This portion of your local SEO audit will overlap heavily with the on-page content review.
You should also review user experience variables. One of the most important and simplest to review is site speed – something mentioned at the beginning of this guide.
You can use a tool like Google PageSpeed Insights or GTmetrix to review your page speed. Both tools provide you with an overview of your site speed. I’d argue GTmetrix provides a better overview with the Waterfall feature.
Google PageSpeed Insights provides an actionable ‘to-do list’ of fixes to improve load time.
Again, create a list of actions you need to take. You’ll need to create your list and a timeline for implementing fixes.
6. Do a Backlink Audit
The quality of the backlinks to your site plays an important role in your search rankings. You need to secure as many high-quality links as possible. These high-quality links can pass on their authority to your website and increase traffic to it as well.
There are two elements to your backlink audit.
First, you have the competitive backlink audit. The competitor backlink audit involves reviewing the backlink profile of your main competitors. The goal of the competitor backlink audit should help you identify links that competitors have that you are lacking.
The second element of your audit will be a review of sites linking to you. These will be links you secured through your guest post and link-building strategy. This part of the audit will involve reviewing things like:
- Anchor text distribution: a good anchor text distribution will include branded terms, topic anchors, longtail anchors, and miscellaneous anchors.
- Backlink quality: review the quality of the site linking to you. Shortlist sites that have had a dramatic dip in traffic, have low trust flow, or spammy outbound link profiles (for example linking to a lot of casino sites).
At the end of your backlink audit review, you will have a list of tasks to complete.
For example, if your anchor text distribution is over-optimized, you should improve the type of anchor text you are using. You can do this by building more links to a page or requesting a site update the anchor text they use to link to your content. If you are new to this, consider hiring a SaaS marketing agency that can help you with the initial push.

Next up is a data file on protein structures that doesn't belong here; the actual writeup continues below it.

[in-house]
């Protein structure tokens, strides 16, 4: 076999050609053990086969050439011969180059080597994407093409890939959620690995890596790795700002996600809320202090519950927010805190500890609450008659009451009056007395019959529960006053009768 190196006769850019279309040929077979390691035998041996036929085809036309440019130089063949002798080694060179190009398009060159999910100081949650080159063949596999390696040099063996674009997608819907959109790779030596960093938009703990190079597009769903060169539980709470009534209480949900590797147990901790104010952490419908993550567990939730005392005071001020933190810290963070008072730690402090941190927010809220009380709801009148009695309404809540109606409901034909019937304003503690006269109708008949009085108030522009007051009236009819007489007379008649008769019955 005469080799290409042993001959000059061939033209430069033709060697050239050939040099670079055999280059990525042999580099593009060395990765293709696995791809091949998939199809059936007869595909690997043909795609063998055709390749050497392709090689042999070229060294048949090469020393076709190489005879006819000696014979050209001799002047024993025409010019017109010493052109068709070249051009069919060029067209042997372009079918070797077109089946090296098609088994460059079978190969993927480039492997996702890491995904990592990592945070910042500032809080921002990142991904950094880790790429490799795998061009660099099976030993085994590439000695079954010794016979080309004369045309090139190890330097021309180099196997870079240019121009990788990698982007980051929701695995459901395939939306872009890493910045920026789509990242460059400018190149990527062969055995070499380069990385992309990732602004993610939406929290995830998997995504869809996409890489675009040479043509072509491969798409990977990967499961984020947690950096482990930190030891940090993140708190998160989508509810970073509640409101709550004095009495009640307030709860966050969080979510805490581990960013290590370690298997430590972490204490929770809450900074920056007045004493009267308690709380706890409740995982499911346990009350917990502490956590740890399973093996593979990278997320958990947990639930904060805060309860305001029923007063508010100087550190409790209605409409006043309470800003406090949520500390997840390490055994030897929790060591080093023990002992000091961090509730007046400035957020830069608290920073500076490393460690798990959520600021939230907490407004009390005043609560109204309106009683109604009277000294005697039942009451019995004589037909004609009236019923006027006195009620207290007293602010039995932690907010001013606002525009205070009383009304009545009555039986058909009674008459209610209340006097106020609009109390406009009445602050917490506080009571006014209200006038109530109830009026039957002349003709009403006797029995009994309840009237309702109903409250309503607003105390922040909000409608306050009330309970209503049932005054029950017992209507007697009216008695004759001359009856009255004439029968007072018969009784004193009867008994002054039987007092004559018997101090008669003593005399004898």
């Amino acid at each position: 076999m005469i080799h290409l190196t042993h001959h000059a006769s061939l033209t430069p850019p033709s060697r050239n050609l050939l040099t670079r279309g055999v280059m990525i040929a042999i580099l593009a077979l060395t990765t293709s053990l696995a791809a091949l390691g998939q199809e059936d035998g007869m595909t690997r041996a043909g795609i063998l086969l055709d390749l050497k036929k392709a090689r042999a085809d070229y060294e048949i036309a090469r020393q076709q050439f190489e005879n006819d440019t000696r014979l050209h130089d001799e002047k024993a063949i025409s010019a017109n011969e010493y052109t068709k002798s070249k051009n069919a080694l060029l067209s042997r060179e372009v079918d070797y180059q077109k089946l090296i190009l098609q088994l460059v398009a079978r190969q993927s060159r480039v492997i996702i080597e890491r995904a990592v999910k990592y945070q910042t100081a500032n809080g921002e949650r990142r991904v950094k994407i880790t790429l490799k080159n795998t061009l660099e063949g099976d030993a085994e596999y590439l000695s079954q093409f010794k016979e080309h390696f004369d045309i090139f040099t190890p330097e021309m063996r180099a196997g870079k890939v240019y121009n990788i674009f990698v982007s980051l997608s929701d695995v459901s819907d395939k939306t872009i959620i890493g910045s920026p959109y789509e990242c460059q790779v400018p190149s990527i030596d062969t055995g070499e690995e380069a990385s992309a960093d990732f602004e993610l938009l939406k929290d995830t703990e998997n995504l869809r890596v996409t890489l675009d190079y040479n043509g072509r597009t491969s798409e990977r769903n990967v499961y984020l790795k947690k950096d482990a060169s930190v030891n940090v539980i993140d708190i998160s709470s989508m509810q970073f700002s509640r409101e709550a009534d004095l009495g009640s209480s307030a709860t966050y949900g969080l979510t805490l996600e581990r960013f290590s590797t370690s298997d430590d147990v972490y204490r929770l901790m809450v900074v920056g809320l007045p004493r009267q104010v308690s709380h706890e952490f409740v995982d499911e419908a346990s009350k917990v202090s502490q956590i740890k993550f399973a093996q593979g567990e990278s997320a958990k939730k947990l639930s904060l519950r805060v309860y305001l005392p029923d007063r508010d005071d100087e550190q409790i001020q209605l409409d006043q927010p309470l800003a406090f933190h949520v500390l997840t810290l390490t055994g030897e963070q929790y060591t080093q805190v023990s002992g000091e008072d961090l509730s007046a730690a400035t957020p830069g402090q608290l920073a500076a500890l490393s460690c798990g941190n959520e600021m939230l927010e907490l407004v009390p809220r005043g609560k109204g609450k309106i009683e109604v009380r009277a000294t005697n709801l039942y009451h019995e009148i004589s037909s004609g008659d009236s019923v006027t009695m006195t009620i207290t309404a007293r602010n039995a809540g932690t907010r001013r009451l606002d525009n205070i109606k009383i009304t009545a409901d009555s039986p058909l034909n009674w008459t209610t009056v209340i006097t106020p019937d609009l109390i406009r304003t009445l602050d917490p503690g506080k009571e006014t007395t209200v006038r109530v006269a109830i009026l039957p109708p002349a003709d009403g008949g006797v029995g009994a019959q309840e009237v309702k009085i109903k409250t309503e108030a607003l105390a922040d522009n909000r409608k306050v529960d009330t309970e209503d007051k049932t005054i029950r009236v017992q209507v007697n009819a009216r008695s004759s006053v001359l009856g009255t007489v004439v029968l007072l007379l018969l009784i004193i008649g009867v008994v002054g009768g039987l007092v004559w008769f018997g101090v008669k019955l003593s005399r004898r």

You might also need to look at disavowing unwanted links. There’s a comprehensive article on this topic published on the Hubspot blog. You’ll likely need to do some link building as well. For more information on the topic, this guide discusses how to build sustainable backlinks.
7. Citation Signals
Getting listed in local business directories can help customers find you. It’s logical, therefore, to review where your business is listed. You’ll naturally do this as part of your backlink audit. I decided to cover this here in more depth because citations are important for local SEO.
Here are a few things you’ll need to optimize to strengthen your website’s citation signals:
- Name, address, and phone number across different listings. Your business name, address, and contact information should appear the same in Yelp and Google.
- Business description. If your business is repairing cars, but your business description in these directories says “helicopter repair”, you can’t expect a search for car repairs to find your business.
- Photos. If people see your store or product through your photos, they might be more inclined to visit. You can also optimize these photos by changing the image file name and alt text to be more visible in Google searches.
Your online listings are among your most important digital assets. By paying close attention to citation signals, you can see how your potential customers find your website, what they see in it, and how they see it.
Conducting a local SEO audit will take time. There are a lot of things you will need to review. You need to do a competitor analysis, review Google My Business, conduct an on-page and off-page audit, and more.
Your review will generate a large list of tasks you’ll need to complete. By following the framework shared in this post, you’ll be reviewing the most important local SEO factors. That review will create a large list of tasks to complete. Create a timeline for completing those tasks and monitor your progress.
By conducting a regular SEO audit, you can monitor how you are performing relative to your competitors. As a result of your hard work, you should see a consequent boost in your search rankings—best of luck with your audit.
David Campbell is a digital marketing specialist at Ramp Ventures. He helps manage the content marketing team at Right Inbox. When he’s not working, he enjoys traveling and trying to learn Spanish.